Napoli head coach Rafael Benitez has dismissed links with Chelsea's David Luiz and Juan Mata, saying he is 'pleased' with his current squad.
In the lead-up to Napoli's clash with Sampdoria on Monday, Benitez spent a chunk of his press conference responding to questions about possible additions during the January transfer window, although the Spaniard said most players linked with his club do not interest him.
Napoli have been linked with Luiz, Mata, Barcelona's Javier Mascherano and Lyon's Maxime Gonalons, while reports have suggested Colombian striker Duvan Zapata may leave the club.
But Benitez says none of those moves are likely, while he added he is very pleased with the quality of his defenders despite Napoli having conceded almost twice as many goals this season as Serie A leaders Juventus.
"I am pleased with the squad we have," Benitez said on Sunday.
"There has been talk of a departure for Duvan Zapata but that is not true. I am happy with him and he stays here.
"I read in the papers that we are close to a deal for Mascherano, David Luiz and Mata, but that is not true. It is very difficult to get players like that.
"On most of the players linked with Napoli, there isn't a real interest from us.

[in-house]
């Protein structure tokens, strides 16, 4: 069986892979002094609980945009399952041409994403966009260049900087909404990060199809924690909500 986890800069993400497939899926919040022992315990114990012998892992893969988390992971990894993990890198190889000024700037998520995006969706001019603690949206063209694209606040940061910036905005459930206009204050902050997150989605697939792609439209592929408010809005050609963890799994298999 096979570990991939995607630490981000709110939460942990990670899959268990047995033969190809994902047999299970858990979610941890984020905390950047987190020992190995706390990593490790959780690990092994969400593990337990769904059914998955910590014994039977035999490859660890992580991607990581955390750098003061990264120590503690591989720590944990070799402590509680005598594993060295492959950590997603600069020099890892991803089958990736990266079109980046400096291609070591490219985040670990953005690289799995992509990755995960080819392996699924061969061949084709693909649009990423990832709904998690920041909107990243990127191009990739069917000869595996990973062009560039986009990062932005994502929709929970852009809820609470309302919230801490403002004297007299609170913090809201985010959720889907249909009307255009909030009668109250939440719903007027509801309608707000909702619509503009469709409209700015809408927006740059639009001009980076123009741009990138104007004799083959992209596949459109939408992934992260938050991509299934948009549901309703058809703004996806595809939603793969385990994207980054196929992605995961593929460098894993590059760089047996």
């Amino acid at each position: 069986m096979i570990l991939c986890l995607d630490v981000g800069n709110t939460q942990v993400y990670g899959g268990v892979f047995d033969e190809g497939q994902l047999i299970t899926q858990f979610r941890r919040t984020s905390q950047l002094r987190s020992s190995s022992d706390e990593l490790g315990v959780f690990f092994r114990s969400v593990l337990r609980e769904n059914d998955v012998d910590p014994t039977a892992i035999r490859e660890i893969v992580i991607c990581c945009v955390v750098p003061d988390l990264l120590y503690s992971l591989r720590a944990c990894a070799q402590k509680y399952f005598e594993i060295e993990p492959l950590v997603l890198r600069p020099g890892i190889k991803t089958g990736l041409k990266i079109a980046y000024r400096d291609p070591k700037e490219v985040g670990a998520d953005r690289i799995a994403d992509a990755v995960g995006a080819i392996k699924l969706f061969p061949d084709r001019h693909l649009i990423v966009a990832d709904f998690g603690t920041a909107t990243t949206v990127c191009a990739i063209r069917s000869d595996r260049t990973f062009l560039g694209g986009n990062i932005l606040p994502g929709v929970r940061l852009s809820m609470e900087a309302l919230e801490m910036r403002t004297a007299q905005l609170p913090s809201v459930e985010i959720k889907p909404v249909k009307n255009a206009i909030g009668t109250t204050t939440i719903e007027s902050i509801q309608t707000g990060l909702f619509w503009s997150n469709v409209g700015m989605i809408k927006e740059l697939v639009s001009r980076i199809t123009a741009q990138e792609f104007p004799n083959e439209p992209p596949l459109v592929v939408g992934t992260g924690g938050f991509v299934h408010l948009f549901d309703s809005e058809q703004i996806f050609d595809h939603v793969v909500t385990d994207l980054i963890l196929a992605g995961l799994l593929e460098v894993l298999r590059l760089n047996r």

"Signing a defender? At Christmas I watched the Premier League and I didn't see any players at (Raul) Albiol's level. And there are few players in the market stronger than (Miguel) Britos and (Federico) Fernandez."
Napoli sit 13 points behind Juventus ahead of their match against Sampdoria with Benitez struggling with a long injury list that includes Marek Hamsik, Pepe Reina and Valon Behrami.
Benitez says Hamsik is not far away from returning to the first team, although the Slovak midfielder will miss the clash with Sampdoria, while the 53-year-old coach paid tribute to the Genoese club's new boss Sinisa Mihajlovic, who has overseen a six-game unbeaten run since taking over from Delio Rossi.
"Samp have a new coach with a lot of character," Benitez said.
"I just hope Mihajlovic stays on the bench, as he might want to step on to the field and take some free-kicks."